It’s not for lack of trying: Congress passed legislation in 2004 requiring the implementation of a biometric entry/exit system. Still, 12 years later, actually implementing that system has remained elusive—though experts say technological advances mean it’s on the horizon -- at least for people arriving by air.

There’s widespread consensus that such a program needs to be put in place, but it’s been much more difficult to do in practice than it is to support in theory. One House aide noted that it’s not a partisan issue: various proposals for implementing the system have received broad bipartisan support.

“If it was easy, it would have been done already,” the aide CBS News.

To begin with, it wasn’t until the last few years that technology was up to the task: a 2009 pilot program at airports ended up being scrapped, experts say, because the process was too clunky to use nation-wide and would have required too many additional security staffers, among other reasons. There are also questions about how such a system could be implemented while still keeping the flow of international passengers moving at high-volume airports in the U.S.

Still, technology is beginning to catch up, and this appears to be on the horizon for airports at least: A group of DHS officials who testified before the House Homeland Security Committee this summer said Homeland Security Secretary Jeh Johnson has called for biometric exit procedures to be in place starting in high-volume airports in 2018.

When it comes to implementing the system at land border crossings, things become even more complicated: though the lanes to enter the U.S. at the border with Mexico are equipped to handle a new system, the “exit” lanes to Mexico aren’t—and trying to put a biometric system in place for those lanes leaving the U.S. would create massive delays (or require construction of hundreds more lanes over various border crossings).

“For the land environment, such an approach to biometric exit would require building and staffing of hundreds of outbound lanes at land ports of entry, many of them operational 24-hours a day,” the DHS officials said in a statement before their congressional testimony.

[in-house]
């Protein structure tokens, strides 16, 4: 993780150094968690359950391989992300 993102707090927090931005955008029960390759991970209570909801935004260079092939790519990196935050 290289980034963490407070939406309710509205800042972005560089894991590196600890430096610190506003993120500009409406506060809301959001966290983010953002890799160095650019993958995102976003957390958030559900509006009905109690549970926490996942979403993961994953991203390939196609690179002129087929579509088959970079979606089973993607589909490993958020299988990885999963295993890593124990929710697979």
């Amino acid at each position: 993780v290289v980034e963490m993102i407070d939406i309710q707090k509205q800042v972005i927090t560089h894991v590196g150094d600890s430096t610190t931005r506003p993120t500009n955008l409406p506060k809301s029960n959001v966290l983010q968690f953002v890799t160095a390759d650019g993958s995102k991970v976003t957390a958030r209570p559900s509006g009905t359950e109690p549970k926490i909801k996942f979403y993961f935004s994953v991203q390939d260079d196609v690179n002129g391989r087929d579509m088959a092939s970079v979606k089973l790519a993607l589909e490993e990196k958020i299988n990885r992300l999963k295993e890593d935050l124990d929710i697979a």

Where do the 2016 candidates stand on the issue?

Donald Trump, in his major immigration speech in Phoenix late last month, included completing the biometric entry-exit system for “all land, air and sea ports.”

“For years, Congress has required a biometric entry-exit visa tracking system, but it has never been completed,” he said. “In my Administration, we will ensure that this system is in place at all land, air, and sea ports. Approximately half of new illegal immigrants came on temporary visas and then never left. Beyond violating our laws, visa overstays pose a substantial threat to national security.”

Trump also nodded to the 9/11 Commission’s recommendation on this front, saying the issue will be a “top priority” in a Trump administration.

“The 9/11 Commission said that this tracking system should be a high priority and ‘would have assisted law enforcement and intelligence officials in August and September 2001 in conducting a search for two of the 9/11 hijackers that were in the U.S. on expired visas,’” Trump said. “Last year alone, nearly a half a million individuals overstayed their temporary visas. Removing visa overstays will be a top priority of my Administration.”

Democratic nominee Hillary Clinton has not spoken specifically about this issue as a candidate; however, her voting record in the Senate suggests she, too, favors such a system. In 2001, Clinton co-sponsored the “Enhanced Border Security and Visa Entry Reform Act of 2001,” which  called for an entry-exit system “containing biometric identifiers.”